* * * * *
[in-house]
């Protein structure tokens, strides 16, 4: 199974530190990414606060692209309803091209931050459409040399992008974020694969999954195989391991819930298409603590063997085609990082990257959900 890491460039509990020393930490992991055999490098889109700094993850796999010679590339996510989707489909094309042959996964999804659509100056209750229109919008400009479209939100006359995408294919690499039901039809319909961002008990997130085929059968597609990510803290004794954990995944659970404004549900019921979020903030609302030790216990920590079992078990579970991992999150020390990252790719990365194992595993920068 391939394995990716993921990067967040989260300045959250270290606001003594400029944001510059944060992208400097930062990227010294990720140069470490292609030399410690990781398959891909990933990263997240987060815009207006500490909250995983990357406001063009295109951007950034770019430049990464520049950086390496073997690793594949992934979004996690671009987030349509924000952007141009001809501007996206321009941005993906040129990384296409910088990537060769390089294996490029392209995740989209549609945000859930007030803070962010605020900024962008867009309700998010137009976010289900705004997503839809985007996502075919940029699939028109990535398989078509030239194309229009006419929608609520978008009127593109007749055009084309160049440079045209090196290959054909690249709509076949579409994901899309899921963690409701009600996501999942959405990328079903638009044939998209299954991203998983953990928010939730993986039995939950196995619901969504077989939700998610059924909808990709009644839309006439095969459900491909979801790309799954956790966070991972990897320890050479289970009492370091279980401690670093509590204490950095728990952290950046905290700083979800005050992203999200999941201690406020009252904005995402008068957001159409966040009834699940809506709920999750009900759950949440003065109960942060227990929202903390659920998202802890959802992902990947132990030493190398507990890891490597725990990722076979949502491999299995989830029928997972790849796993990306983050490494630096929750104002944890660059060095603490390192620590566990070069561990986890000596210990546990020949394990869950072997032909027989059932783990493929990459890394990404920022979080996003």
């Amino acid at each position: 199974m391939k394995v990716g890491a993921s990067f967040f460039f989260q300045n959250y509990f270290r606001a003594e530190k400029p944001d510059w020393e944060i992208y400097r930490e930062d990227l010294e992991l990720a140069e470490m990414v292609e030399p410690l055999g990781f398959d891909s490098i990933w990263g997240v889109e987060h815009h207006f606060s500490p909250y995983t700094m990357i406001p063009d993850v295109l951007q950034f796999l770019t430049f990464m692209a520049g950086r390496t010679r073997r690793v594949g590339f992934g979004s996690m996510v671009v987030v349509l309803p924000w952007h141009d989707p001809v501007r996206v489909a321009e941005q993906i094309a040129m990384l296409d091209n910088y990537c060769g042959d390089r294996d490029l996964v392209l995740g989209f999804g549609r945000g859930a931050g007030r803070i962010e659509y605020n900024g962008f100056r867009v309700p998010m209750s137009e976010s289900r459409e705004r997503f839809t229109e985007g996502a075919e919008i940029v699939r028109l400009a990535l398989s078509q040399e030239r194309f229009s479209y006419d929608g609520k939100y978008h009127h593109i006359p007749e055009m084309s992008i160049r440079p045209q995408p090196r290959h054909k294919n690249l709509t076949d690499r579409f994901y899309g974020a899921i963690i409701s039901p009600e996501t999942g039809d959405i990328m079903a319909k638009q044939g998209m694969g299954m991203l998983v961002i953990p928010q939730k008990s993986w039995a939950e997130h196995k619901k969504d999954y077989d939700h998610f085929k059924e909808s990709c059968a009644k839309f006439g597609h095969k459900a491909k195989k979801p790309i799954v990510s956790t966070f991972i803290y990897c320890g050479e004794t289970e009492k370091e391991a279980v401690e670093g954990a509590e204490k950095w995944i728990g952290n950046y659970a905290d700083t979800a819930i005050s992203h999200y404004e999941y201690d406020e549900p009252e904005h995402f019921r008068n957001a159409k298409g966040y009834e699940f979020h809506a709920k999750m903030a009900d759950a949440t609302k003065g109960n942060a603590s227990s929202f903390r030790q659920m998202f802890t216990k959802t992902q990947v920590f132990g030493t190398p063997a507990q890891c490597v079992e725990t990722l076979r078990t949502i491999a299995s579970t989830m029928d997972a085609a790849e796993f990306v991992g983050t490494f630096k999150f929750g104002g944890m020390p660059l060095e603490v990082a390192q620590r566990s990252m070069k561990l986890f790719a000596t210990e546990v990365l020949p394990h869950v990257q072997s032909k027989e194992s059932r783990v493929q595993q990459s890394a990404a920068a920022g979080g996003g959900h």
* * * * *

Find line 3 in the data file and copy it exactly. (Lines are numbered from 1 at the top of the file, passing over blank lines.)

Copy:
């Amino acid at each position: 199974m391939k394995v990716g890491a993921s990067f967040f460039f989260q300045n959250y509990f270290r606001a003594e530190k400029p944001d510059w020393e944060i992208y400097r930490e930062d990227l010294e992991l990720a140069e470490m990414v292609e030399p410690l055999g990781f398959d891909s490098i990933w990263g997240v889109e987060h815009h207006f606060s500490p909250y995983t700094m990357i406001p063009d993850v295109l951007q950034f796999l770019t430049f990464m692209a520049g950086r390496t010679r073997r690793v594949g590339f992934g979004s996690m996510v671009v987030v349509l309803p924000w952007h141009d989707p001809v501007r996206v489909a321009e941005q993906i094309a040129m990384l296409d091209n910088y990537c060769g042959d390089r294996d490029l996964v392209l995740g989209f999804g549609r945000g859930a931050g007030r803070i962010e659509y605020n900024g962008f100056r867009v309700p998010m209750s137009e976010s289900r459409e705004r997503f839809t229109e985007g996502a075919e919008i940029v699939r028109l400009a990535l398989s078509q040399e030239r194309f229009s479209y006419d929608g609520k939100y978008h009127h593109i006359p007749e055009m084309s992008i160049r440079p045209q995408p090196r290959h054909k294919n690249l709509t076949d690499r579409f994901y899309g974020a899921i963690i409701s039901p009600e996501t999942g039809d959405i990328m079903a319909k638009q044939g998209m694969g299954m991203l998983v961002i953990p928010q939730k008990s993986w039995a939950e997130h196995k619901k969504d999954y077989d939700h998610f085929k059924e909808s990709c059968a009644k839309f006439g597609h095969k459900a491909k195989k979801p790309i799954v990510s956790t966070f991972i803290y990897c320890g050479e004794t289970e009492k370091e391991a279980v401690e670093g954990a509590e204490k950095w995944i728990g952290n950046y659970a905290d700083t979800a819930i005050s992203h999200y404004e999941y201690d406020e549900p009252e904005h995402f019921r008068n957001a159409k298409g966040y009834e699940f979020h809506a709920k999750m903030a009900d759950a949440t609302k003065g109960n942060a603590s227990s929202f903390r030790q659920m998202f802890t216990k959802t992902q990947v920590f132990g030493t190398p063997a507990q890891c490597v079992e725990t990722l076979r078990t949502i491999a299995s579970t989830m029928d997972a085609a790849e796993f990306v991992g983050t490494f630096k999150f929750g104002g944890m020390p660059l060095e603490v990082a390192q620590r566990s990252m070069k561990l986890f790719a000596t210990e546990v990365l020949p394990h869950v990257q072997s032909k027989e194992s059932r783990v493929q595993q990459s890394a990404a920068a920022g979080g996003g959900h």